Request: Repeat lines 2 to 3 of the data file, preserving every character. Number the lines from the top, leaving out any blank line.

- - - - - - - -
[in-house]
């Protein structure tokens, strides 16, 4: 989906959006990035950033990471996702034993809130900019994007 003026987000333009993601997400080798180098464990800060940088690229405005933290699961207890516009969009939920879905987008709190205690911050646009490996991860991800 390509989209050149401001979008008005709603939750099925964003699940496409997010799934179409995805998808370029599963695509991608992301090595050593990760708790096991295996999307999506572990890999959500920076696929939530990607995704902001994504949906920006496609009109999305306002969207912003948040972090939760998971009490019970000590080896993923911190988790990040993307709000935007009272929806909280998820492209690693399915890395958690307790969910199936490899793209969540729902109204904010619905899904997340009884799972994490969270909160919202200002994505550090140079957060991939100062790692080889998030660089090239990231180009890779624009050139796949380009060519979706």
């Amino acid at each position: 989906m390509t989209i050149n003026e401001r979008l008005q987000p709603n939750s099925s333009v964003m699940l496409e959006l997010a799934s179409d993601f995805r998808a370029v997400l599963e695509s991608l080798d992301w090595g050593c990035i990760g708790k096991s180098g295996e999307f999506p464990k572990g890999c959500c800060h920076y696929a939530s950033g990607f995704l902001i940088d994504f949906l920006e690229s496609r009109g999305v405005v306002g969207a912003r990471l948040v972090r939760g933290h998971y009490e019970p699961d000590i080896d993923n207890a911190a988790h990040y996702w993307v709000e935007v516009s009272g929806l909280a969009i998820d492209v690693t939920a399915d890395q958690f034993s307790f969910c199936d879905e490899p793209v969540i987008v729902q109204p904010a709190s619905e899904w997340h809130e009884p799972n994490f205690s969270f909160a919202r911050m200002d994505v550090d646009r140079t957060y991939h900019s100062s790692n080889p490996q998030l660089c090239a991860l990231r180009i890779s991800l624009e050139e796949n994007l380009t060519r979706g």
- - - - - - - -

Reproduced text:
């Protein structure tokens, strides 16, 4: 989906959006990035950033990471996702034993809130900019994007 003026987000333009993601997400080798180098464990800060940088690229405005933290699961207890516009969009939920879905987008709190205690911050646009490996991860991800 390509989209050149401001979008008005709603939750099925964003699940496409997010799934179409995805998808370029599963695509991608992301090595050593990760708790096991295996999307999506572990890999959500920076696929939530990607995704902001994504949906920006496609009109999305306002969207912003948040972090939760998971009490019970000590080896993923911190988790990040993307709000935007009272929806909280998820492209690693399915890395958690307790969910199936490899793209969540729902109204904010619905899904997340009884799972994490969270909160919202200002994505550090140079957060991939100062790692080889998030660089090239990231180009890779624009050139796949380009060519979706």
């Amino acid at each position: 989906m390509t989209i050149n003026e401001r979008l008005q987000p709603n939750s099925s333009v964003m699940l496409e959006l997010a799934s179409d993601f995805r998808a370029v997400l599963e695509s991608l080798d992301w090595g050593c990035i990760g708790k096991s180098g295996e999307f999506p464990k572990g890999c959500c800060h920076y696929a939530s950033g990607f995704l902001i940088d994504f949906l920006e690229s496609r009109g999305v405005v306002g969207a912003r990471l948040v972090r939760g933290h998971y009490e019970p699961d000590i080896d993923n207890a911190a988790h990040y996702w993307v709000e935007v516009s009272g929806l909280a969009i998820d492209v690693t939920a399915d890395q958690f034993s307790f969910c199936d879905e490899p793209v969540i987008v729902q109204p904010a709190s619905e899904w997340h809130e009884p799972n994490f205690s969270f909160a919202r911050m200002d994505v550090d646009r140079t957060y991939h900019s100062s790692n080889p490996q998030l660089c090239a991860l990231r180009i890779s991800l624009e050139e796949n994007l380009t060519r979706g």